Looking at the Packers' recent history, it's tough to make a case for West Coast malaise, or whatever you want to call it, but I still say beware.

Since 1988, when the Packers have traveled to Arizona, San Francisco, Seattle, San Diego, Oakland or Los Angeles, the team is an impressive 17-6. What troubles me, though, is that two of those losses have come in seasons like this one – when the Packers have possessed legitimate Super Bowl aspirations.

The two losses, of course, were the unforgettable heartbreakers in the playoffs in San Francisco and more recently in Arizona on game-ending touchdowns by Terrell Owens and Karlos Dansby, respectively. Yes, the Packers did win in Seattle in 1996 in the regular season when they were on top of the NFC and everyone's favorite to go all the way, which is more analogous to the current situation, but the 2011 Chargers are a much stronger playoff contender than the '96 Seahawks were.

A look at the league-wide results this season makes one pause, too.

Through the first three weeks of the season, western teams hosting a team traveling two time zones or more were 5-1. Through six weeks the mark was 8-4. Teams traveling two or more time zones to the west have turned things around the past two weeks with a 4-1 mark, but three of those losses by West Coast hosts have been by teams treading water through current quarterback troubles (Oakland, Denver and Seattle). San Diego has no such issue.

Moreover, both the wins and losses by some of these West Coast hosts are eye-opening. A month ago, playoff-contending Tampa Bay traveled to San Francisco and got absolutely thumped, 48-3. The week before that, a heavily favored Atlanta team squeaked out a 30-28 decision over struggling Seattle, and the New York Giants were in the same type of dogfight against underdog Arizona, winning 31-27. Nothing comes easy out there. Something about turning the clocks back a couple of hours just seems uncomfortable.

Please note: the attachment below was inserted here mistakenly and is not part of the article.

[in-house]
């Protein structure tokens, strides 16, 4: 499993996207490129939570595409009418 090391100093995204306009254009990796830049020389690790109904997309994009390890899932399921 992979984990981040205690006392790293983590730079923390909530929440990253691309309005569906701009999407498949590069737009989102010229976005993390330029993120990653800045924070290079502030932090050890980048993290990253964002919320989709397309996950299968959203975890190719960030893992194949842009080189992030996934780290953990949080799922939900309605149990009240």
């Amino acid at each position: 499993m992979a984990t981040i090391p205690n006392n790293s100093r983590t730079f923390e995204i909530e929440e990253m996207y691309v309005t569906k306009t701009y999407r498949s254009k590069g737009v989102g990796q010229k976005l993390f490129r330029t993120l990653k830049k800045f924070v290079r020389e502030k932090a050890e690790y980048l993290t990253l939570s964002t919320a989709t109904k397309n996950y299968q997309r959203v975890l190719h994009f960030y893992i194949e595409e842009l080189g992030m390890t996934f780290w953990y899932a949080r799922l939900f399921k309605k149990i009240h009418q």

To be honest, the only times I've seen a West Coast trip possibly impact a Mike McCarthy-coached Green Bay team, the effect was probably the week after the long travel.

In McCarthy's first season, 2006, the Packers went to Seattle for a Monday night game and lost a tough battle. Coming back home on a short week, they were whipped at Lambeau Field by the New York Jets, 38-10, one of the most lopsided losses in McCarthy's tenure.

The other time was 2009 and the aforementioned Arizona playoff game, which came one week after the Packers had just traveled to Arizona to conclude the regular season. Green Bay fell behind 31-10 before rallying valiantly.

Does any of that mean anything? Who knows? The week-after effect should be mitigated this year because the Packers play on Monday night following the San Diego game, giving them an extra day after the long trip. So they've got that going for them. Plus, the Chargers are in the midst of a three-games-in-11-days stretch the Packers are soon to embark on, so that would seemingly favor the rested visitors on Sunday.

But with Daylight Savings time ending Saturday night, the Packers are actually turning their clocks back three hours before playing this one, so I still say beware.

What do you think?